This book is a bible for any professional who wants to deploy a solution in production–it’s the goal normally, not building throwable POC. It is a recognized reference since it has helped to popularize certain patterns such as the circuit breaker and it is at the top of all the must read lists in the domain. It’s full of good advices and feedbacks since Michael T. Nygard has worked in the field in question, which is now called operations (and even SRE), on critical applications–mainly, but not only, big e-commerce sites.
His book is more about experience and the application of good practices than about theory and dogmatism–it’s a good thing. He is also endowed with a true talent of writer–I’m speaking about technical books and not about literature. This book is extremely well written and humorous which incredibly spices the reading–which might not be fun at all according to the subject. On this aspect it reminds me of another great technical author, Joel Spolsky. He talked exactly about the capability of technical writers to write well–or rather not so well**in hist book The Best Software Writing1. This is how he introduces the subject.
Yeah, I know: programmers hate writing. And when, for some reason, they are somehow forced to write down something, it reads like the repair manual of a DC-3, or the result of consolidating all the “do not do this” examples from an English style guide into one page.
And here in my opinion is an example of a good writing style according to Spolsky in Release It !. The object of this humour is not only the pleasure of the reader, it also serves to make a deep impression on people with strong images.
It should not be possible for an administrator to break objects associations inside the application [he’s talking about Spring dependency injection]. That’s just wearing your guts on the outside. Whenever possible, keep production configurations separate from the basic wiring and plumbing of the application. They should be in separate files administrators do not accidentally edit internals. […] Mixing them is the equivalent of putting the ejection seat button next to the radio tuner. Sooner or later, something bad will happen.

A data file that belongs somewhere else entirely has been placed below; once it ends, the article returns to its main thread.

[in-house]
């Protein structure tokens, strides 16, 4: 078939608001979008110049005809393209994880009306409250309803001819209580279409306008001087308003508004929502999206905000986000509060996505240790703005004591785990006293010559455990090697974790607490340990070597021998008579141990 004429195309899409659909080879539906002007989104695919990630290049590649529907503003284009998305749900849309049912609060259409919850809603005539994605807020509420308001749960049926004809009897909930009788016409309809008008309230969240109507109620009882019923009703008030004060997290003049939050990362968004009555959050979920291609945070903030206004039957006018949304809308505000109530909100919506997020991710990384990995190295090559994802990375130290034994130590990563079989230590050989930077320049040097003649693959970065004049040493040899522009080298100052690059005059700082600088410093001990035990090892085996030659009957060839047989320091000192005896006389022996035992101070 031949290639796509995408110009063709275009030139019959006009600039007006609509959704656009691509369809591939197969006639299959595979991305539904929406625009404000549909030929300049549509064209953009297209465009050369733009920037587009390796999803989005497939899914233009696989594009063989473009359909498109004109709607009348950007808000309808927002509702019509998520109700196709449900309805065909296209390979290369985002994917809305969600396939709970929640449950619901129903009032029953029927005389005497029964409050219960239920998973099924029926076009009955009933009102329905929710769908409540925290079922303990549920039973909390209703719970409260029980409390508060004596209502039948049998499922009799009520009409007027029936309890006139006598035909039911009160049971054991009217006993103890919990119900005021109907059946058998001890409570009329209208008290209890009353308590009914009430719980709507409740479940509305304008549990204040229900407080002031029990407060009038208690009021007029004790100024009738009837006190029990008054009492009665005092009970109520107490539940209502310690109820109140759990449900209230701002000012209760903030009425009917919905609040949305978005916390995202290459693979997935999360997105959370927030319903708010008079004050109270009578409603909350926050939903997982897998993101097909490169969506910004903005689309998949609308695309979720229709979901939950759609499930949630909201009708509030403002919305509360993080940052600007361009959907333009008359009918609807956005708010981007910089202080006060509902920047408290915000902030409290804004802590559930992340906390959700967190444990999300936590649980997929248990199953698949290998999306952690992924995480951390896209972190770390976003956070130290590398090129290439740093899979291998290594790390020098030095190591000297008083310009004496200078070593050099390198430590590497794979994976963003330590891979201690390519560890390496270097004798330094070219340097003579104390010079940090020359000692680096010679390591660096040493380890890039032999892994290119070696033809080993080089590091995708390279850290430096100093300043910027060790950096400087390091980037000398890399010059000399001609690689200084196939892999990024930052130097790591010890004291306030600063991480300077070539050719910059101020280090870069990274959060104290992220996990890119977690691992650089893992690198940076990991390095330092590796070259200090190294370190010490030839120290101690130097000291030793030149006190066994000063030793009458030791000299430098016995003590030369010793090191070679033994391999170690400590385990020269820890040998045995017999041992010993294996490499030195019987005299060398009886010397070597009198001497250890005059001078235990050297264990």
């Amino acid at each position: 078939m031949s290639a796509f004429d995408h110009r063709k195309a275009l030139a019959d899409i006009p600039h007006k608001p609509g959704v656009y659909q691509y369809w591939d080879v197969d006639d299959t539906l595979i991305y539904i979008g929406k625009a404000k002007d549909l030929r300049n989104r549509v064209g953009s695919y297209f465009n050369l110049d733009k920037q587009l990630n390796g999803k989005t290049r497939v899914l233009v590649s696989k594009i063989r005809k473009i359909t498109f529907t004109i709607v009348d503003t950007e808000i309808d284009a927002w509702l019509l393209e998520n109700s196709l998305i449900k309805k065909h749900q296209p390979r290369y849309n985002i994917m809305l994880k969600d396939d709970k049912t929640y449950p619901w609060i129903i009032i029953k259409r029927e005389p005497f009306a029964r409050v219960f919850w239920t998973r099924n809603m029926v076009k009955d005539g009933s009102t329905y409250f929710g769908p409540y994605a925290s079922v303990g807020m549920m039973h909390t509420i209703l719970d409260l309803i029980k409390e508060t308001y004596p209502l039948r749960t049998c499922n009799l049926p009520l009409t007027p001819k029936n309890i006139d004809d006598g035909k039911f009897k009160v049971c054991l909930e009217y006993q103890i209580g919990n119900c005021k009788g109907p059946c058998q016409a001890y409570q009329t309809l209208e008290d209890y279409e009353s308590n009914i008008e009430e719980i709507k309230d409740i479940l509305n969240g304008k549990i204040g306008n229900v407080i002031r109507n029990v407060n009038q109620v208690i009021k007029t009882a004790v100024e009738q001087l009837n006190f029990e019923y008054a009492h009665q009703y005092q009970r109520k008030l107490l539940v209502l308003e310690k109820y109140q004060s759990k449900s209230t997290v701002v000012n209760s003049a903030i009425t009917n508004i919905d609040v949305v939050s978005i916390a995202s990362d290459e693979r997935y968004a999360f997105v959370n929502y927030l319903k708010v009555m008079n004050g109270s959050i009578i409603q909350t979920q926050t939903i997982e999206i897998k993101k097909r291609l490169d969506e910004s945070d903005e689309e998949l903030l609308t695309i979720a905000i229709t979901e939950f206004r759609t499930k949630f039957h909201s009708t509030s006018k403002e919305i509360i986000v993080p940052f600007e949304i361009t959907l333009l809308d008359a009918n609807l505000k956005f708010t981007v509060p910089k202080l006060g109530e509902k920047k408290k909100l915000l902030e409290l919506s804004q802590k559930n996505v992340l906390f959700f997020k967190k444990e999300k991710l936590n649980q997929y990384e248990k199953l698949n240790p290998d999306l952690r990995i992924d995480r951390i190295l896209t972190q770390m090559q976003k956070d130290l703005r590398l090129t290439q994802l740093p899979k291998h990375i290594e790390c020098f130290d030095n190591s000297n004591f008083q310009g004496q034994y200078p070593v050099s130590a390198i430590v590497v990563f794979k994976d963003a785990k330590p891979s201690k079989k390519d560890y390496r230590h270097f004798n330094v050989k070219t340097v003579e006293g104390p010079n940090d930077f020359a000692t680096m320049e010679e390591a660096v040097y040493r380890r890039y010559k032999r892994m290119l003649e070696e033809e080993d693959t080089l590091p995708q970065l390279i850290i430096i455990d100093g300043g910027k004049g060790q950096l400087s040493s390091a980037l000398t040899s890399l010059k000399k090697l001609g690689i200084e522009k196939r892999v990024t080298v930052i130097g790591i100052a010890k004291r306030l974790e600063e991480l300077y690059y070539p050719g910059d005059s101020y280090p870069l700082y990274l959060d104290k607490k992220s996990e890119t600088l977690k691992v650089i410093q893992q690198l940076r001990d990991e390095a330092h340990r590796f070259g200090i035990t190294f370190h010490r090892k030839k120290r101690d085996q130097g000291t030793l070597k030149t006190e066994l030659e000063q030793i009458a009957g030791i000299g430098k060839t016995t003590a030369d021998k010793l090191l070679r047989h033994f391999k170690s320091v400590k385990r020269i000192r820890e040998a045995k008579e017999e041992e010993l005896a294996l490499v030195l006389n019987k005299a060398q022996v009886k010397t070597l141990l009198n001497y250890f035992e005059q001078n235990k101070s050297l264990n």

And other little phrases that you will certainly have the opportunity to use at your office–it’s so true.
First, nothing is as permanent as a temporary fix. Most of these remain in place for the next year or two.
The only complaint we can make is that it is a bit dated–fortunately there is less XML and more JSON now–and that’s normal since it was written there are more 10 years, at a time when application servers reigned supreme. But let us be happy because a fresh new edition has just come out in early 2018–and also because this era is well and truly over. A book to read absolutely if you work in the field–do not read it only for humour.
Michael T. Nygard, Release It (Pragmatic Bookshelf, 2007)
Joel Spolsky, The Best Software Writing I (Apress, 2005) ↩︎